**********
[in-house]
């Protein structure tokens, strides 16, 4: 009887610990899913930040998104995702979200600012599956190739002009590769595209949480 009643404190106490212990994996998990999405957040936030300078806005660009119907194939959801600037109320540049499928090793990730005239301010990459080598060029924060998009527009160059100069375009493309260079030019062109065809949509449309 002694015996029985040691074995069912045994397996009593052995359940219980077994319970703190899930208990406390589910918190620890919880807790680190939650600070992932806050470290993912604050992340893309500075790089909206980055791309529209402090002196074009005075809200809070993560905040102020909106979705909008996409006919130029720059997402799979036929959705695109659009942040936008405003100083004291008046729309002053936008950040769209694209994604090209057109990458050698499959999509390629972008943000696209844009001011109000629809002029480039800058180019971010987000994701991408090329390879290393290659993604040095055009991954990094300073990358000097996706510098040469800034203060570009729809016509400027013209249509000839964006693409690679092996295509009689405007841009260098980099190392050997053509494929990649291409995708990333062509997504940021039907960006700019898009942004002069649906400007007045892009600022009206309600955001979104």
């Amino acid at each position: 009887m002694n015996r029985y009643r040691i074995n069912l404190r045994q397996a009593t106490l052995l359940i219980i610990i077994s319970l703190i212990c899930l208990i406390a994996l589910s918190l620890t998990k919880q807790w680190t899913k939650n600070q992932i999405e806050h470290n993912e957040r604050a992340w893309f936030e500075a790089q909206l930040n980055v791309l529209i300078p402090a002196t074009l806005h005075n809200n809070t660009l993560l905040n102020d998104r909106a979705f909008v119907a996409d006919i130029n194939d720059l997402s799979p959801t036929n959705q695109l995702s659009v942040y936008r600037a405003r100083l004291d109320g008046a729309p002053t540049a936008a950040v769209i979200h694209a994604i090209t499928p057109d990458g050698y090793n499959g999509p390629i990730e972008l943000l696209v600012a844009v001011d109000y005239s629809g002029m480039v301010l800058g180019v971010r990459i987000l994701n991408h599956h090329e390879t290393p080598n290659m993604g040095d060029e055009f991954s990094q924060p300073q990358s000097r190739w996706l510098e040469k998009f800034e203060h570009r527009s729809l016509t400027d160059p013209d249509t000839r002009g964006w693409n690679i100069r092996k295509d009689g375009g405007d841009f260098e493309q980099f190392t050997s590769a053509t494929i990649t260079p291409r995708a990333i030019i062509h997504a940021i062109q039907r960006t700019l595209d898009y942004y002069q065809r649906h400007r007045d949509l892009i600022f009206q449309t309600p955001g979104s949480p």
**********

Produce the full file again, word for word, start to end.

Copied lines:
[in-house]
């Protein structure tokens, strides 16, 4: 009887610990899913930040998104995702979200600012599956190739002009590769595209949480 009643404190106490212990994996998990999405957040936030300078806005660009119907194939959801600037109320540049499928090793990730005239301010990459080598060029924060998009527009160059100069375009493309260079030019062109065809949509449309 002694015996029985040691074995069912045994397996009593052995359940219980077994319970703190899930208990406390589910918190620890919880807790680190939650600070992932806050470290993912604050992340893309500075790089909206980055791309529209402090002196074009005075809200809070993560905040102020909106979705909008996409006919130029720059997402799979036929959705695109659009942040936008405003100083004291008046729309002053936008950040769209694209994604090209057109990458050698499959999509390629972008943000696209844009001011109000629809002029480039800058180019971010987000994701991408090329390879290393290659993604040095055009991954990094300073990358000097996706510098040469800034203060570009729809016509400027013209249509000839964006693409690679092996295509009689405007841009260098980099190392050997053509494929990649291409995708990333062509997504940021039907960006700019898009942004002069649906400007007045892009600022009206309600955001979104």
């Amino acid at each position: 009887m002694n015996r029985y009643r040691i074995n069912l404190r045994q397996a009593t106490l052995l359940i219980i610990i077994s319970l703190i212990c899930l208990i406390a994996l589910s918190l620890t998990k919880q807790w680190t899913k939650n600070q992932i999405e806050h470290n993912e957040r604050a992340w893309f936030e500075a790089q909206l930040n980055v791309l529209i300078p402090a002196t074009l806005h005075n809200n809070t660009l993560l905040n102020d998104r909106a979705f909008v119907a996409d006919i130029n194939d720059l997402s799979p959801t036929n959705q695109l995702s659009v942040y936008r600037a405003r100083l004291d109320g008046a729309p002053t540049a936008a950040v769209i979200h694209a994604i090209t499928p057109d990458g050698y090793n499959g999509p390629i990730e972008l943000l696209v600012a844009v001011d109000y005239s629809g002029m480039v301010l800058g180019v971010r990459i987000l994701n991408h599956h090329e390879t290393p080598n290659m993604g040095d060029e055009f991954s990094q924060p300073q990358s000097r190739w996706l510098e040469k998009f800034e203060h570009r527009s729809l016509t400027d160059p013209d249509t000839r002009g964006w693409n690679i100069r092996k295509d009689g375009g405007d841009f260098e493309q980099f190392t050997s590769a053509t494929i990649t260079p291409r995708a990333i030019i062509h997504a940021i062109q039907r960006t700019l595209d898009y942004y002069q065809r649906h400007r007045d949509l892009i600022f009206q449309t309600p955001g979104s949480p």